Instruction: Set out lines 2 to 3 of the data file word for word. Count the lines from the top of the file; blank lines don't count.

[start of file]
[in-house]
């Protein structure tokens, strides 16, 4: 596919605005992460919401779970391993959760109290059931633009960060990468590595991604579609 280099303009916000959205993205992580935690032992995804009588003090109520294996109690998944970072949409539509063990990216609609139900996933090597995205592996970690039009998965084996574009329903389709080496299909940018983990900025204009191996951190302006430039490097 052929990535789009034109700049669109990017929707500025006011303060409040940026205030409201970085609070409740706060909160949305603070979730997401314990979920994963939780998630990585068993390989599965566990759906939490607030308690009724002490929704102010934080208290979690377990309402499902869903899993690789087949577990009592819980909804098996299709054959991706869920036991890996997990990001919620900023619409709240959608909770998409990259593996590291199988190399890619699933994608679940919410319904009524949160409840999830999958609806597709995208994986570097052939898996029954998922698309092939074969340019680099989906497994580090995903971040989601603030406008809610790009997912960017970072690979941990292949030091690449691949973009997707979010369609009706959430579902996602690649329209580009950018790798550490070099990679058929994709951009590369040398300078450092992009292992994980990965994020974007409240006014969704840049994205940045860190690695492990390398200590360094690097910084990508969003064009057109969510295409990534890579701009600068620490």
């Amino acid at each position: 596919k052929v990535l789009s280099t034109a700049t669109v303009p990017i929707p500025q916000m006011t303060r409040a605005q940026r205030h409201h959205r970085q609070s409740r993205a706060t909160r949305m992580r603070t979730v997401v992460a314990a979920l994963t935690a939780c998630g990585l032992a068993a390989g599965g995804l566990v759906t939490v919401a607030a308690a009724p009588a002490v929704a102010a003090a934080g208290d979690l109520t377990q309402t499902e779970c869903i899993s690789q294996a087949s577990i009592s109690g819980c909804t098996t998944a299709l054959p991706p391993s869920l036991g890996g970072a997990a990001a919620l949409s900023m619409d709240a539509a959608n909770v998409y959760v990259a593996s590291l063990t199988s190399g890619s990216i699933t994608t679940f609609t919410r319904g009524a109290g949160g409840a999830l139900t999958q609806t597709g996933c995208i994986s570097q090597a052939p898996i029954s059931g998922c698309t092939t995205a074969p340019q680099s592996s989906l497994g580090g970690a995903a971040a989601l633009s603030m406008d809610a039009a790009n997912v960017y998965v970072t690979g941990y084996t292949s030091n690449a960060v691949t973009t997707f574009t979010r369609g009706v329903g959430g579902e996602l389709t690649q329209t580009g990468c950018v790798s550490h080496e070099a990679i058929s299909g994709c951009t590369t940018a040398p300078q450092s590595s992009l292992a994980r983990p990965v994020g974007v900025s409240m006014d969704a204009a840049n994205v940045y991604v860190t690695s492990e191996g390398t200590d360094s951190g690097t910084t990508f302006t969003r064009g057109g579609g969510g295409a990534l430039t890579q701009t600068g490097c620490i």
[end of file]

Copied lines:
């Protein structure tokens, strides 16, 4: 596919605005992460919401779970391993959760109290059931633009960060990468590595991604579609 280099303009916000959205993205992580935690032992995804009588003090109520294996109690998944970072949409539509063990990216609609139900996933090597995205592996970690039009998965084996574009329903389709080496299909940018983990900025204009191996951190302006430039490097 052929990535789009034109700049669109990017929707500025006011303060409040940026205030409201970085609070409740706060909160949305603070979730997401314990979920994963939780998630990585068993390989599965566990759906939490607030308690009724002490929704102010934080208290979690377990309402499902869903899993690789087949577990009592819980909804098996299709054959991706869920036991890996997990990001919620900023619409709240959608909770998409990259593996590291199988190399890619699933994608679940919410319904009524949160409840999830999958609806597709995208994986570097052939898996029954998922698309092939074969340019680099989906497994580090995903971040989601603030406008809610790009997912960017970072690979941990292949030091690449691949973009997707979010369609009706959430579902996602690649329209580009950018790798550490070099990679058929994709951009590369040398300078450092992009292992994980990965994020974007409240006014969704840049994205940045860190690695492990390398200590360094690097910084990508969003064009057109969510295409990534890579701009600068620490």
């Amino acid at each position: 596919k052929v990535l789009s280099t034109a700049t669109v303009p990017i929707p500025q916000m006011t303060r409040a605005q940026r205030h409201h959205r970085q609070s409740r993205a706060t909160r949305m992580r603070t979730v997401v992460a314990a979920l994963t935690a939780c998630g990585l032992a068993a390989g599965g995804l566990v759906t939490v919401a607030a308690a009724p009588a002490v929704a102010a003090a934080g208290d979690l109520t377990q309402t499902e779970c869903i899993s690789q294996a087949s577990i009592s109690g819980c909804t098996t998944a299709l054959p991706p391993s869920l036991g890996g970072a997990a990001a919620l949409s900023m619409d709240a539509a959608n909770v998409y959760v990259a593996s590291l063990t199988s190399g890619s990216i699933t994608t679940f609609t919410r319904g009524a109290g949160g409840a999830l139900t999958q609806t597709g996933c995208i994986s570097q090597a052939p898996i029954s059931g998922c698309t092939t995205a074969p340019q680099s592996s989906l497994g580090g970690a995903a971040a989601l633009s603030m406008d809610a039009a790009n997912v960017y998965v970072t690979g941990y084996t292949s030091n690449a960060v691949t973009t997707f574009t979010r369609g009706v329903g959430g579902e996602l389709t690649q329209t580009g990468c950018v790798s550490h080496e070099a990679i058929s299909g994709c951009t590369t940018a040398p300078q450092s590595s992009l292992a994980r983990p990965v994020g974007v900025s409240m006014d969704a204009a840049n994205v940045y991604v860190t690695s492990e191996g390398t200590d360094s951190g690097t910084t990508f302006t969003r064009g057109g579609g969510g295409a990534l430039t890579q701009t600068g490097c620490i």